The nasopharyngeal tonsil, or adenoid, is a major inductive site for the synthesis of J-chain-positive B cells that may migrate to other areas of the upper respiratory tract, such as the nasal mucosa, the parotid gland, the lacrimal gland, and the middle ear during inflammation. The production of secretory IgA by both the nasopharyngeal tonsil and the nasal mucosa plays a major role in local immune protection against bacteria and viruses. The release of cytokines from Th1 and Th2 lymphocytes must be appropriate for B cells to produce IgA. The factors or mechanisms responsible for this are not, at present, known, but it appears that there is a difference in the profiles of cytokine secretion by Th1 and Th2 lymphocytes in the adenoids in both otitis-prone, as well as nonotitis-prone children. We have suggested that if this specific immune system does not protect the host from invasion by potential pathogens, there are other modalities of therapy to protect the nasopharynx from colonization with pathogenic bacteria or viruses. These include the production of specific antibodies against bacterial surface proteins that have been identified as mucin-binding proteins. Alteration of the microbial flora with commensal organisms such as viridans streptococci can be utilized. These alpha-hemolytic streptococci probably function by producing an acid environment that prevents colonization of organisms such as nontypeable H. influenzae. Finally, the induction of specific SIgA by conserved outer membrane protein antigens of potential pathogens may be another strategy in the prevention of colonization of potential bacterial pathogens in the nasopharynx.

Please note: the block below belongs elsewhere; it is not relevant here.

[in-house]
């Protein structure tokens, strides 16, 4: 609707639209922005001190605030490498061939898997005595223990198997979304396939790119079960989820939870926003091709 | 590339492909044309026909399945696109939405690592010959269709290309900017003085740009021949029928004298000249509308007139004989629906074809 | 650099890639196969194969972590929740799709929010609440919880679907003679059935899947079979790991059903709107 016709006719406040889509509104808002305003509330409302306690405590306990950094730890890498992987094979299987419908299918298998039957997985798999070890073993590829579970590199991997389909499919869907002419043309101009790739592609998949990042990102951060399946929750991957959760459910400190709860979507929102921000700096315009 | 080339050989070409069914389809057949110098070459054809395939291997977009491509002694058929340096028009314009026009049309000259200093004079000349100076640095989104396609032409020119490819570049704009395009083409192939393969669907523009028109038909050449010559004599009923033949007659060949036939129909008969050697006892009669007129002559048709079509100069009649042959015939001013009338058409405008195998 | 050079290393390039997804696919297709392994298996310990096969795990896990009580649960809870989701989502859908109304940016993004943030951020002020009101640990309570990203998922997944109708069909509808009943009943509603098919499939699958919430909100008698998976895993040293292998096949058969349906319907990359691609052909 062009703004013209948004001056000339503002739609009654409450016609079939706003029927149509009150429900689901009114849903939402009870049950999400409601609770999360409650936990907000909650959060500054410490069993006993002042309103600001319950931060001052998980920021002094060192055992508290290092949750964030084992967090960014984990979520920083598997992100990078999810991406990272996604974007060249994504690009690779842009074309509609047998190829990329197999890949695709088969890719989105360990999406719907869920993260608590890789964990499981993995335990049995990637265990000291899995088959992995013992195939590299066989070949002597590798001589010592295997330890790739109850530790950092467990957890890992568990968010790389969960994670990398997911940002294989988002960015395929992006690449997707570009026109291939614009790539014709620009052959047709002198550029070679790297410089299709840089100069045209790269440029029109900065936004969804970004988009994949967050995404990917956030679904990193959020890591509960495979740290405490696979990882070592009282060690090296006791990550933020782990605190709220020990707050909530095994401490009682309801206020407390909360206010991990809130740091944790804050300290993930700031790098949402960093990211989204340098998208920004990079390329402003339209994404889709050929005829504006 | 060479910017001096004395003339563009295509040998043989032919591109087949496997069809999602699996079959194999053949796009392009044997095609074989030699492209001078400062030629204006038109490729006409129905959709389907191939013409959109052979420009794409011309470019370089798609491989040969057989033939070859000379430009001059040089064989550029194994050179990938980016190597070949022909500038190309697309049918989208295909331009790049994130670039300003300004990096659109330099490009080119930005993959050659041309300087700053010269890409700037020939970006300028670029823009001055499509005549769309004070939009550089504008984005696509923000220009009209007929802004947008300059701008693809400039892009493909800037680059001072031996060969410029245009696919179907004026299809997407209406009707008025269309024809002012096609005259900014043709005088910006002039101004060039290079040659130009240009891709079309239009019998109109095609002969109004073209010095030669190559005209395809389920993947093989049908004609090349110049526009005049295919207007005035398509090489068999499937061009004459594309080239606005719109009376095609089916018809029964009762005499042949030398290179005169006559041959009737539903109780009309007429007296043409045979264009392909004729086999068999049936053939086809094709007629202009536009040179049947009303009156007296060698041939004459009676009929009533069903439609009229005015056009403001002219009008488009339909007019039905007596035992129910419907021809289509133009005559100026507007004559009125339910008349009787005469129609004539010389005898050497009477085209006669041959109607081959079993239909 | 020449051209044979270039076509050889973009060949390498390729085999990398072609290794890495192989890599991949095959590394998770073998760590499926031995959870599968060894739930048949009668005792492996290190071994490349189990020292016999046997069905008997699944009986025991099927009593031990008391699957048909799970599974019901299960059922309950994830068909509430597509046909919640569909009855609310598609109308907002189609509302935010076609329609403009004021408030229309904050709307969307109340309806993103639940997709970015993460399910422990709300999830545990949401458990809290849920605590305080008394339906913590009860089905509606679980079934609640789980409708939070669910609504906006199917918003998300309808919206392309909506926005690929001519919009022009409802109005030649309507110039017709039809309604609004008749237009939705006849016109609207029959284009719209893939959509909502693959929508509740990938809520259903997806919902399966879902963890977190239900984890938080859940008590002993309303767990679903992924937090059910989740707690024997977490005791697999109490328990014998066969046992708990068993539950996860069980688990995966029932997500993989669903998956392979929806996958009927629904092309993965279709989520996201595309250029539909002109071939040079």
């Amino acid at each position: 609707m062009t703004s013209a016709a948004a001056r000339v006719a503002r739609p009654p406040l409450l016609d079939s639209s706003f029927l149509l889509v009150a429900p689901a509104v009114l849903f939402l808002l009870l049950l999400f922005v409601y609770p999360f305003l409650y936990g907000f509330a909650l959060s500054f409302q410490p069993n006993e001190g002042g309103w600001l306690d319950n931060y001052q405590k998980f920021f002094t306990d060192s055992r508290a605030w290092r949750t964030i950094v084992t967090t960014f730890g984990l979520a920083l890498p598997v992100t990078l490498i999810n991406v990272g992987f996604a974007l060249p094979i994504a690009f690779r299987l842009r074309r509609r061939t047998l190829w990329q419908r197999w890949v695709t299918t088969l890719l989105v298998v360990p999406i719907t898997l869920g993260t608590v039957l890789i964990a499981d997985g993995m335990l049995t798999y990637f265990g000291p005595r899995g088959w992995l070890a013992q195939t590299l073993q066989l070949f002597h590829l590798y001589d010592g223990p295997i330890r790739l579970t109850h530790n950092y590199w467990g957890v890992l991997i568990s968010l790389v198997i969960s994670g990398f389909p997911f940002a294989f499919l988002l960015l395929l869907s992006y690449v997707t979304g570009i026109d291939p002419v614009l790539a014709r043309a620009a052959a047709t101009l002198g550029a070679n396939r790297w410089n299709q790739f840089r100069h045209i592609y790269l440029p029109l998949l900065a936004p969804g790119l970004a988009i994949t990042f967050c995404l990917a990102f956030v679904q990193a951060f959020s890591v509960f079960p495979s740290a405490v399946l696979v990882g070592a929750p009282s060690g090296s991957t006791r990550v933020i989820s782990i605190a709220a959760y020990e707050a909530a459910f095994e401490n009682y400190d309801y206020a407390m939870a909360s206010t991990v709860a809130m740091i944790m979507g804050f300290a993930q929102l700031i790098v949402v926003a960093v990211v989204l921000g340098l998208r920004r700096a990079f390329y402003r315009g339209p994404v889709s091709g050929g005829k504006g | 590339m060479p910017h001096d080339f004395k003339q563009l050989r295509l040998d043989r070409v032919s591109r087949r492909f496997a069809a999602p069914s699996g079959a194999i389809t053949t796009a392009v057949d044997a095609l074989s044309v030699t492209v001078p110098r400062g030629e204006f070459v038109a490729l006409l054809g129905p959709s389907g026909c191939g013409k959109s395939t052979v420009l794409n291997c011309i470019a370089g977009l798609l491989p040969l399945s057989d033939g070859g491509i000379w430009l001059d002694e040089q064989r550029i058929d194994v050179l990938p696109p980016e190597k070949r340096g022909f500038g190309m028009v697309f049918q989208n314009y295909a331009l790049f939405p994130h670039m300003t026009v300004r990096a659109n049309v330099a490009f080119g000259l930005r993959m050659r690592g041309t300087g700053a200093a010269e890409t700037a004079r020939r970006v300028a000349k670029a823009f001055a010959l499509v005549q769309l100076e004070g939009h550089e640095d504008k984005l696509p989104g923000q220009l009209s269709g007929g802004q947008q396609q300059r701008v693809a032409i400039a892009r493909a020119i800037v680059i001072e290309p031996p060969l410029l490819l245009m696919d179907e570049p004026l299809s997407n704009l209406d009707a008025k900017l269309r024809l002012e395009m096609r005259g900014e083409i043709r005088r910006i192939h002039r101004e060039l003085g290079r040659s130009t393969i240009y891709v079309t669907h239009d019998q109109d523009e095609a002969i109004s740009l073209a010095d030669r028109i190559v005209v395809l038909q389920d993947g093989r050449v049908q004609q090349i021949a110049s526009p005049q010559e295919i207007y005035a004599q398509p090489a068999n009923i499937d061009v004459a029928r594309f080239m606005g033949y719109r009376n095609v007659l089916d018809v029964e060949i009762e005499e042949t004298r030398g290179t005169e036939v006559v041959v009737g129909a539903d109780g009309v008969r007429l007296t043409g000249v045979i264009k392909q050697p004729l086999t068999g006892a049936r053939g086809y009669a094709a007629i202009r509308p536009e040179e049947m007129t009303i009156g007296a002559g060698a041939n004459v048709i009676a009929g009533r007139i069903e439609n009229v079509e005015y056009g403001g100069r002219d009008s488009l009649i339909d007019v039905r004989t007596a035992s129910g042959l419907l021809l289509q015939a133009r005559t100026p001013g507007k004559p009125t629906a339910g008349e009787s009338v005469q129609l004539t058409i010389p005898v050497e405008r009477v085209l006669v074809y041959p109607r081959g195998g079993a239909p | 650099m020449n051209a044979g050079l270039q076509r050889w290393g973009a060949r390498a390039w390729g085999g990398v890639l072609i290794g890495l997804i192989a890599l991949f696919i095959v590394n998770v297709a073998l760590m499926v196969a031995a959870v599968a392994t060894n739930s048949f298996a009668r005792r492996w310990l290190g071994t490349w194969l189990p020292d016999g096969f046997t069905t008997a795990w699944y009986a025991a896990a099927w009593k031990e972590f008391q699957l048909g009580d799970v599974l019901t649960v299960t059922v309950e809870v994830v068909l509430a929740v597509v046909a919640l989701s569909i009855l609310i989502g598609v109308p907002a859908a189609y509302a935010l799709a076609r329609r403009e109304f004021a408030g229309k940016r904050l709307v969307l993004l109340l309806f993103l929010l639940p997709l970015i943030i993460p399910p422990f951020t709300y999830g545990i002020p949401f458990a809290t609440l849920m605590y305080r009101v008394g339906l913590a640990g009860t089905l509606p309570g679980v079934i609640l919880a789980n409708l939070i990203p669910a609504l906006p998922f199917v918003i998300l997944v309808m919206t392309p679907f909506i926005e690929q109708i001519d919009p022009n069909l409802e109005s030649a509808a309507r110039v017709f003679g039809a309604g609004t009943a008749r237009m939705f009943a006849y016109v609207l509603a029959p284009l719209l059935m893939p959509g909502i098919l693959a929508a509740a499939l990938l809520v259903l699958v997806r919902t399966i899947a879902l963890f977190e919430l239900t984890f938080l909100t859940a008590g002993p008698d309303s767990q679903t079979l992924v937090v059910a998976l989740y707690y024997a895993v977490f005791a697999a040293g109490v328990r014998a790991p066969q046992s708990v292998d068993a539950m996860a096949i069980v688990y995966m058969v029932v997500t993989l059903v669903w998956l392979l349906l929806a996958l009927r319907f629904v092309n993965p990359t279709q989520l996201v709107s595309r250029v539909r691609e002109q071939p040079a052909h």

"The nasal secretion is a complex mixture of several materials and consists of approximately 95 % water, 2 % mucin, 1 % salts, 1 % of other proteins such as albumin, immunoglobulins , lysozyme and lactoferrin, and 1 % lipids (Kaliner et al 1984). The production of immunoglobulin A by both the adenoid tissue and the nasal mucosa plays a very important role in immune protection against bacteria and viruses (Bernstein et al 1997). The mucus glycoproteins consist of a protein core with oligosaccharide side chains crosslinked by disulphide bridges and hydrogen bonds. "